The analogy holds for babies and the mentally challenged. Babies and the mentally challenged have not made a profession of faith or lived a life of struggle against sin and temptation. Nor have they had to face the real possibility of hell, yet they are ushered through the gates of heaven. Adult believers have the task of coming to trust in Jesus and obeying the will of the Father, or face the possibility of eternal condemnation.

The landowner’s response to the hired men is the same response that our Father gives us. This is not an occasion for anger or jealousy but an opportunity for grace. God wants to extend his mercy to all and we should be happy with the reward set before us. We should not be envious that those who cannot believe get to experience the same honor as those who have borne the scars of struggles and difficulties. We should celebrate because we know that those individuals – the babies, the children, and the mentally challenged- are in a better place and are safe in the arms of our Lord when they die.

You asked why God created us with choice. You may find this answer to email helpful: “Why Did God Create a Flawed World Where Eve Could Eat the Forbidden Fruit?

I hope that answers your question.

Nathan Townsie


1. Lightner, Robert P. Safe in the Arms of Jesus: God’s Provision for Death for Those Who Cannot Believe. Grand Rapids: Kregel Publications, 2000.

2. The age of accountability was the age that God considered a person to be morally responsible for his/her own behavior. In Jewish culture, age thirteen was the age that a person was considered to be a full member of the community and thus responsible for his/her sins. In Christendom, there is no definitive age; it is left to the discretion of the Lord.

© 2010 Probe Ministries

“What is the Relationship Between Worldview and Salvation?”

Dear Don,

1) What is the relationship between worldview and salvation? Can you have a predominantly non-Christian worldview and yet accept Christ as your savior? Likewise, can you have a perfectly accurate Christian worldview (perhaps like the demons who shudder) and yet not be saved?

2) What is the relationship between worldview and Christian maturity? How much “accurate Christian worldview” is needed in order to mature as a believer in Christ? Conversely, is there any indication that an increase of worldview data brings about Christian maturity (e.g. fruit of the spirit, characteristics of elders, etc.)?

A quick answer to question 1) is yes and yes. People often come to Christ with a less than biblical worldview. Hopefully they don’t stay there. Fortunately, we aren’t the judge of how much information is necessary for salvation. If someone claims that they have placed their trust in Christ’s work on the cross, God judges the adequacy of their faith. However, we are told to measure someone’s maturity when leadership in the church is the issue.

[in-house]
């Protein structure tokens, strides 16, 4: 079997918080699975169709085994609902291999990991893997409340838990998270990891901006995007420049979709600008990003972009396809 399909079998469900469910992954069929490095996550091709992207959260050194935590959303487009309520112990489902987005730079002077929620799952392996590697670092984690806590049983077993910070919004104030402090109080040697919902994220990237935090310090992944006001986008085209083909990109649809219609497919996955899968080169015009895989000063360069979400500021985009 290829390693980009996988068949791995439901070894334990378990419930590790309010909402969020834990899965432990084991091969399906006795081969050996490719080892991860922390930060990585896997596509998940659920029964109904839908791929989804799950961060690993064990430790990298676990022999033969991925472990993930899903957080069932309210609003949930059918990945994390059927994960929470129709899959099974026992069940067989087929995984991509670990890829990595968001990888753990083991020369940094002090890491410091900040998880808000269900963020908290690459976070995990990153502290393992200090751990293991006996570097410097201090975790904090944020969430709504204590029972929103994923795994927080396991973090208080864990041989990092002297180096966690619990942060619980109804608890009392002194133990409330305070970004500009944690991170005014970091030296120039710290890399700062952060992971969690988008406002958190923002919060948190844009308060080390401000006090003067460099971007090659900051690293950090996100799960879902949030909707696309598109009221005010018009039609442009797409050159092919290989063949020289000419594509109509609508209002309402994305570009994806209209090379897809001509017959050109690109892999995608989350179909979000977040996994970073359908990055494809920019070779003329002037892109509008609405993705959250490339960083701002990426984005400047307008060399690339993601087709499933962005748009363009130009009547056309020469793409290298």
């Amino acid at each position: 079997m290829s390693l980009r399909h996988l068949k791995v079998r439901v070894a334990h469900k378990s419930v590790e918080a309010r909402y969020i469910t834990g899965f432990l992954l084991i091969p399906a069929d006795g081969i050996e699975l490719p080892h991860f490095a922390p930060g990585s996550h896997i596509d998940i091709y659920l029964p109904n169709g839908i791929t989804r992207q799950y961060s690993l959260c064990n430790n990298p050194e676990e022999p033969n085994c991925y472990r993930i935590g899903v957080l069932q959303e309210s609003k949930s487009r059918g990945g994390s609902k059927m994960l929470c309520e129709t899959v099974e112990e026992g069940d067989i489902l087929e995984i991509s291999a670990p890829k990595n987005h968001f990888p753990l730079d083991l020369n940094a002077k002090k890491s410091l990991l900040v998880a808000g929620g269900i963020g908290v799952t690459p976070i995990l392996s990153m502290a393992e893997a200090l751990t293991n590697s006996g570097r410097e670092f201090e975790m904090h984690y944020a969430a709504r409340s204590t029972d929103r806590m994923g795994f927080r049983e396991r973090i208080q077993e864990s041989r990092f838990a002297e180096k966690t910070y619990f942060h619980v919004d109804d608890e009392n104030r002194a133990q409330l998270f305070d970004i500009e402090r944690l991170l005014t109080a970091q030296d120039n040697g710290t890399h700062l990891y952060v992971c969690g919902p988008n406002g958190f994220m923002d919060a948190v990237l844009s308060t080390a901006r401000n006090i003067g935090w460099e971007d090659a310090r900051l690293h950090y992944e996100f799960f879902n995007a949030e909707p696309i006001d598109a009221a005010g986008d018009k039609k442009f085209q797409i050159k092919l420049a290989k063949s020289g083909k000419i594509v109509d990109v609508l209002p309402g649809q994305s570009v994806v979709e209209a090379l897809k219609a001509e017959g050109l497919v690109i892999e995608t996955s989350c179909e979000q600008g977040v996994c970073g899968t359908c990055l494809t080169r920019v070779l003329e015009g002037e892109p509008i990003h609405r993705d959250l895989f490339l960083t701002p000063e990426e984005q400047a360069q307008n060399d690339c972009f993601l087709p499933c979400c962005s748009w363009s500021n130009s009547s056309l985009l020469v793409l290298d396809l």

The issue of having correct knowledge but not being saved is a real problem. Traditionally, faith has been described as having three components.

a) Faith as Knowledge (notitia — Latin, literally: knowledge, from notus, known) Jude 3 “ . . . I felt I had to write and urge you to contend for the faith that was once for all entrusted to the saints.” Consists of the propositions or content of the Christian faith. Knowledge is a necessary ingredient to having faith.

b) Faith as Assent (assensus — assent, agreement, belief; approval, approbation, applause) This aspect of faith goes beyond simple knowledge to being in agreement with or accepting the truth of Christian teaching.

c) Faith as Commitment (fiducia — trust, confidence, faith, reliance) In the case of Christianity, it is commitment to both truth claims and to the person of Jesus Christ as indicated by the way one lives his or her life. Christians may experience different levels of confidence in specific truth claims.

Merely having the knowledge of Christ’s saving work is insufficient for salvation.

Regarding your second question, you might want to look at Barna’s book Think Like Jesus. It makes the argument that living a life of righteousness depends upon having a worldview similar to that of Christ. Both Romans 12:2 and the verse below seem to imply that knowledge and the renewing of the mind are important components of living a righteous life.

Philippians 1:9-11 “And this is my prayer: that your love may abound more and more in knowledge and depth of insight, 10 so that you may be able to discern what is best and may be pure and blameless until the day of Christ, 11 filled with the fruit of righteousness that comes through Jesus Christ—to the glory and praise of God.”

Don Closson

© 2010 Probe Ministries